The 64 thousand ruble question -- also not addressed by Appelbaum -- is how the Fed and the federal government are ever going to cause an inflationary surge. The Fed's stimulus as mostly created a lot of excess reserves in the banks' coffers rather than stimulating the economy and the inflation rate. The federal government has been going in the opposite direction, joining most of the state and local governments to encourage deflation.  -- Jim Devine


Mike Ballard said...

Hasn't QE contributed to the tanking of the USD? Isn't inflation linked to the devaluation of the currency? Isn't that what happened when Nixon closed the gold window and the price of petrol went through the roof?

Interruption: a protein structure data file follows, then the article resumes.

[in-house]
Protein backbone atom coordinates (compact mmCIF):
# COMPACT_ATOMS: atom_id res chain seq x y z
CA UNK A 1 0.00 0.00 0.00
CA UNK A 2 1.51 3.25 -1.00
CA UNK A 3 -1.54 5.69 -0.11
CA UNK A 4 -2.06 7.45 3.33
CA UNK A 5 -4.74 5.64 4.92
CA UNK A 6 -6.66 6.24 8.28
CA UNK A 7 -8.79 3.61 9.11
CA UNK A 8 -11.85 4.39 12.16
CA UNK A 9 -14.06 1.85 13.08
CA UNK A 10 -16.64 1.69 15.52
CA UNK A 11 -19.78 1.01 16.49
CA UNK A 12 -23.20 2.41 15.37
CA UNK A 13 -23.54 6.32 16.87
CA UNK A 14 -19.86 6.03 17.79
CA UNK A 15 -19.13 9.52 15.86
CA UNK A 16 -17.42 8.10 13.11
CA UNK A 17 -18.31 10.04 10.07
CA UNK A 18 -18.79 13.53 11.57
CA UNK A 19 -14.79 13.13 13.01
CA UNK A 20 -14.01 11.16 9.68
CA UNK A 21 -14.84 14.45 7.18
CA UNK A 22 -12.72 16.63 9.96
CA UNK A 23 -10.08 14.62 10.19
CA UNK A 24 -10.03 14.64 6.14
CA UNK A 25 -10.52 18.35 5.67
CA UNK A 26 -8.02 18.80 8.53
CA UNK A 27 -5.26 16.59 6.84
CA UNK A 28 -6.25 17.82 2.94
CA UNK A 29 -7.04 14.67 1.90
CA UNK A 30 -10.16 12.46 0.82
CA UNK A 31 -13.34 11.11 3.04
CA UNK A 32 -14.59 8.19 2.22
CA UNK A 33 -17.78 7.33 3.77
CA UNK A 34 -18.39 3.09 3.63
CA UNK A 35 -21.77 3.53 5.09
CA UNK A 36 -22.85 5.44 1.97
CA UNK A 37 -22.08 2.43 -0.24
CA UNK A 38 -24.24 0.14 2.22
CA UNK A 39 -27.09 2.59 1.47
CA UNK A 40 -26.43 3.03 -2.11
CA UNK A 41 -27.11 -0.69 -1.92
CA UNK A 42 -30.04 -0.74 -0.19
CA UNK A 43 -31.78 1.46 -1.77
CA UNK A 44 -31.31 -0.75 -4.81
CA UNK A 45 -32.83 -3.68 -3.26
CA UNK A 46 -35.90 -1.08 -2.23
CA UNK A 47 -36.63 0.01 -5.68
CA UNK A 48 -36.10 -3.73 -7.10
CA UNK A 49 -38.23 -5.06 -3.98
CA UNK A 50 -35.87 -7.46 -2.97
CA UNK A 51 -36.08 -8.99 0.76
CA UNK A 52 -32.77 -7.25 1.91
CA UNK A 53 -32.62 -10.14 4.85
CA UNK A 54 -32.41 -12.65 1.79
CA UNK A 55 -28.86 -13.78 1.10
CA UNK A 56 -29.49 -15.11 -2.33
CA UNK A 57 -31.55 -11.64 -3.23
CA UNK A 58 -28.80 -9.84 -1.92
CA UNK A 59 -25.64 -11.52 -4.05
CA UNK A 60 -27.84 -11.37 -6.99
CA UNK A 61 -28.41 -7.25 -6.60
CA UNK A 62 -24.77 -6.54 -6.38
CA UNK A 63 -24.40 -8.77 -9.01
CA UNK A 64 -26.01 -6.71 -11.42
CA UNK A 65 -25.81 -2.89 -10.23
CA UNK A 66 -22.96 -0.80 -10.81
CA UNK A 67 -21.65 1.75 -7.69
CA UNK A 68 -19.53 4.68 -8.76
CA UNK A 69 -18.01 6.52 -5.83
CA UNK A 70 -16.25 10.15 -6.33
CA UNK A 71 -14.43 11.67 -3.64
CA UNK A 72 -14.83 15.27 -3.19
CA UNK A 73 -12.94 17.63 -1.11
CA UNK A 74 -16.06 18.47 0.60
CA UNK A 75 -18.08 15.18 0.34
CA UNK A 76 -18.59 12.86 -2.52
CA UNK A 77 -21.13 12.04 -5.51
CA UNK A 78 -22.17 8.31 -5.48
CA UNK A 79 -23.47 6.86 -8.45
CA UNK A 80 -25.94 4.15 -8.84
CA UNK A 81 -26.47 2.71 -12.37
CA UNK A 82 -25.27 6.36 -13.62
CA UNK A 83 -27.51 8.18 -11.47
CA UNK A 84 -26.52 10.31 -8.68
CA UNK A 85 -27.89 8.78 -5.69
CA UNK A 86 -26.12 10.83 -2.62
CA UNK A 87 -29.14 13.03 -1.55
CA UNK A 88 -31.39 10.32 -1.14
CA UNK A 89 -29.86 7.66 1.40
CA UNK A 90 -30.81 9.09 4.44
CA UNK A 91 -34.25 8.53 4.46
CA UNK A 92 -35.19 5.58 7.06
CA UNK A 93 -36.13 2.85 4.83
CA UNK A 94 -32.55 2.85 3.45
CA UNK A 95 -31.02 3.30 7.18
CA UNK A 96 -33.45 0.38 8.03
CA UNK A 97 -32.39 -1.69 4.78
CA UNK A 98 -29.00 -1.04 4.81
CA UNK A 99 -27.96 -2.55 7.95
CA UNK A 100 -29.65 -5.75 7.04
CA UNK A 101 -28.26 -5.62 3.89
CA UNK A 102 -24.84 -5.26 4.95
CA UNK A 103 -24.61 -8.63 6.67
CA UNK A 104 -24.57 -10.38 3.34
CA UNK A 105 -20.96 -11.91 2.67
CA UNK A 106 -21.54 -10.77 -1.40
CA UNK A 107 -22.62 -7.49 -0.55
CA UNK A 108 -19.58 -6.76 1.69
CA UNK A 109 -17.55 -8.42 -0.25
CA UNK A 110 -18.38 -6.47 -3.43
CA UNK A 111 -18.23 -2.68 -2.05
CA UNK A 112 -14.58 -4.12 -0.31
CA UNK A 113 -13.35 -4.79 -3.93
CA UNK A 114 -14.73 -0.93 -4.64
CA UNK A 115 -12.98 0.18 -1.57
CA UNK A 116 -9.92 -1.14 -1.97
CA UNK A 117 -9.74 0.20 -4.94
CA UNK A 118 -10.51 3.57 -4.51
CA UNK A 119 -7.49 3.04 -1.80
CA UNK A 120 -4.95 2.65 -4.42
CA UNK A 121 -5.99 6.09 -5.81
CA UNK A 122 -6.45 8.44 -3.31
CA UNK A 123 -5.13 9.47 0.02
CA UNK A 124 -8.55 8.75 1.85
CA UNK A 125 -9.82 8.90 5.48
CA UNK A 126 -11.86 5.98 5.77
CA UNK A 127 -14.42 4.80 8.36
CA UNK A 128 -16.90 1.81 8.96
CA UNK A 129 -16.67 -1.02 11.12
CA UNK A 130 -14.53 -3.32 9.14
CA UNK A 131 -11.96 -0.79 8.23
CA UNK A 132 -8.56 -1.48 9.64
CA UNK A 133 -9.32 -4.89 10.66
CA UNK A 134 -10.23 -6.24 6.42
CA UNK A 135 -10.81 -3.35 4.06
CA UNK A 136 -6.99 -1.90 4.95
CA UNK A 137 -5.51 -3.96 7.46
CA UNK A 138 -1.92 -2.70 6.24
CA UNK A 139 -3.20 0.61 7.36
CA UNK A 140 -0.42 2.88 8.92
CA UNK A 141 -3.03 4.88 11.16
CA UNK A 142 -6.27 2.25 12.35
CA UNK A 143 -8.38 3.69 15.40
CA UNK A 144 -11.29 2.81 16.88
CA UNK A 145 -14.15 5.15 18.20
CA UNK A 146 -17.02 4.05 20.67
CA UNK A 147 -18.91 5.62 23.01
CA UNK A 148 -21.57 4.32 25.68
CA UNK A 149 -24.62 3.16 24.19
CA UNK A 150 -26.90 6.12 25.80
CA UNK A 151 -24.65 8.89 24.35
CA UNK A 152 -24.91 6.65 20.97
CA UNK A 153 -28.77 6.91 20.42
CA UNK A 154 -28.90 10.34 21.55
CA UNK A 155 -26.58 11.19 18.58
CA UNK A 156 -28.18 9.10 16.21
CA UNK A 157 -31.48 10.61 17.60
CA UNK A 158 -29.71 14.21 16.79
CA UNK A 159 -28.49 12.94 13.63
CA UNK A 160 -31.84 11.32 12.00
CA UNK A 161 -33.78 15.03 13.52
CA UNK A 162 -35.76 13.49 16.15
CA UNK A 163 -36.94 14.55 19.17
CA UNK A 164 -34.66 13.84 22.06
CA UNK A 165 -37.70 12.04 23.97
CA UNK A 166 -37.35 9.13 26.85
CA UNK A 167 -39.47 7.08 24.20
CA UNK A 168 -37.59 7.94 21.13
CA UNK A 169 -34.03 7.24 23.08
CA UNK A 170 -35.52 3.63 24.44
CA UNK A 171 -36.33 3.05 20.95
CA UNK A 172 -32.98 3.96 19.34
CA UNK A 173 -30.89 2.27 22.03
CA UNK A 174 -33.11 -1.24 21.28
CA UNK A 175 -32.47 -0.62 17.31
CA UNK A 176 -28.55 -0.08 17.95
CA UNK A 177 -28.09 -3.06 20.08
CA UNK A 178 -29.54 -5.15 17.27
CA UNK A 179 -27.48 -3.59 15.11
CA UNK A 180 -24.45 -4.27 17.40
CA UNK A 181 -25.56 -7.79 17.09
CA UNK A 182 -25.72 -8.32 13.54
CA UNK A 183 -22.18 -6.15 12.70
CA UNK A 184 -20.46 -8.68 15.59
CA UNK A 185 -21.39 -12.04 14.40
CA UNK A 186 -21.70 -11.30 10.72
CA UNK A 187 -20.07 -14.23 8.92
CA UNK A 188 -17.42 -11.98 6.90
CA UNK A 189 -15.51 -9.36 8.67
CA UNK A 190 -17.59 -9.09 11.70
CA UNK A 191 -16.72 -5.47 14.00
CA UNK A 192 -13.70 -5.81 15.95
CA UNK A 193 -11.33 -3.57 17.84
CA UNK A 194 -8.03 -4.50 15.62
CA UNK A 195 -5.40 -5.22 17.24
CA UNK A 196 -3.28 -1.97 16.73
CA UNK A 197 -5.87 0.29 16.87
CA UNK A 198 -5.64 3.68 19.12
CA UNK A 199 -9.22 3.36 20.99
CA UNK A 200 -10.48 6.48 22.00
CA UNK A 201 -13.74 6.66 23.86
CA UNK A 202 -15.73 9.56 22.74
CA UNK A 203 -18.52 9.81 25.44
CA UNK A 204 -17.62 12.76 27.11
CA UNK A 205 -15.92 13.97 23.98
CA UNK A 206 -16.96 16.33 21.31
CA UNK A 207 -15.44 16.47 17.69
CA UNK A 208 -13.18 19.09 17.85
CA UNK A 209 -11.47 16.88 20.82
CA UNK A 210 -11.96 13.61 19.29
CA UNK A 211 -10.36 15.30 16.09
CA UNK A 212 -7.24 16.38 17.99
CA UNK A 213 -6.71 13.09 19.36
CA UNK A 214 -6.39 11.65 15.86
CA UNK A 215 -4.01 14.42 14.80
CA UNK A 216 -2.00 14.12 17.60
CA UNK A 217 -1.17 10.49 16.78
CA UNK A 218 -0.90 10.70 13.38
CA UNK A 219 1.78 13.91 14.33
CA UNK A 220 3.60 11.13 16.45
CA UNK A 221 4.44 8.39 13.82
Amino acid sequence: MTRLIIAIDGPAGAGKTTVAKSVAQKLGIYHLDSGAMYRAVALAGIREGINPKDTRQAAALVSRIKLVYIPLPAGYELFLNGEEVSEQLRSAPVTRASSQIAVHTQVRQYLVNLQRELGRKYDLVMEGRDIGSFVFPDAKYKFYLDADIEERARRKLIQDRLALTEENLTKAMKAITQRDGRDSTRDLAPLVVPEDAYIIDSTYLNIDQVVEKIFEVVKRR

Econoclast said...

Mike, you're right to bring up exchange rates. Looking at the inflation-corrected "trade-weighted US dollar exchange rate" (with major trading partners), the US$ has gone down since 2003 or so. This started long before quantitative easing (QE). From the point of view of the US, that's a good thing, since it makes the US trade deficit smaller (and it's been quite large). The problem is that US major trading partners see their trade surpluses shrinking or trade deficits rising as a result. That hurts demand for their products and the availability of jobs in their countries.